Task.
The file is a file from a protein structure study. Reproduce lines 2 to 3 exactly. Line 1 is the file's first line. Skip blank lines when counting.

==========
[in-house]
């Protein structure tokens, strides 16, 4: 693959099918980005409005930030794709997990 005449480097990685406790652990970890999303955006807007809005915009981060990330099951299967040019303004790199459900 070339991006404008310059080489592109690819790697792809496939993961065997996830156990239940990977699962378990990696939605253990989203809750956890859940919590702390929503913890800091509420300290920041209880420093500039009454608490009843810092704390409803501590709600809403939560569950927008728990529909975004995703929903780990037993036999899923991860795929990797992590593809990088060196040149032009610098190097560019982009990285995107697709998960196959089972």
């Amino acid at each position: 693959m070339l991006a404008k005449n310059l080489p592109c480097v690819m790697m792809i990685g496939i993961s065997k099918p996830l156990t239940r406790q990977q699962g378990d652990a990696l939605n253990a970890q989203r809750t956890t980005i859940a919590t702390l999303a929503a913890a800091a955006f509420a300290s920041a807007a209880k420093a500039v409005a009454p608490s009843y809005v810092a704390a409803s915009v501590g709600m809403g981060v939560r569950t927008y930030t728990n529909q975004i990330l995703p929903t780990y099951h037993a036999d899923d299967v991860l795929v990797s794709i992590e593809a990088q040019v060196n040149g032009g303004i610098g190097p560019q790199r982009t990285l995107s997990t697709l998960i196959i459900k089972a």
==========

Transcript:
């Protein structure tokens, strides 16, 4: 693959099918980005409005930030794709997990 005449480097990685406790652990970890999303955006807007809005915009981060990330099951299967040019303004790199459900 070339991006404008310059080489592109690819790697792809496939993961065997996830156990239940990977699962378990990696939605253990989203809750956890859940919590702390929503913890800091509420300290920041209880420093500039009454608490009843810092704390409803501590709600809403939560569950927008728990529909975004995703929903780990037993036999899923991860795929990797992590593809990088060196040149032009610098190097560019982009990285995107697709998960196959089972």
């Amino acid at each position: 693959m070339l991006a404008k005449n310059l080489p592109c480097v690819m790697m792809i990685g496939i993961s065997k099918p996830l156990t239940r406790q990977q699962g378990d652990a990696l939605n253990a970890q989203r809750t956890t980005i859940a919590t702390l999303a929503a913890a800091a955006f509420a300290s920041a807007a209880k420093a500039v409005a009454p608490s009843y809005v810092a704390a409803s915009v501590g709600m809403g981060v939560r569950t927008y930030t728990n529909q975004i990330l995703p929903t780990y099951h037993a036999d899923d299967v991860l795929v990797s794709i992590e593809a990088q040019v060196n040149g032009g303004i610098g190097p560019q790199r982009t990285l995107s997990t697709l998960i196959i459900k089972a």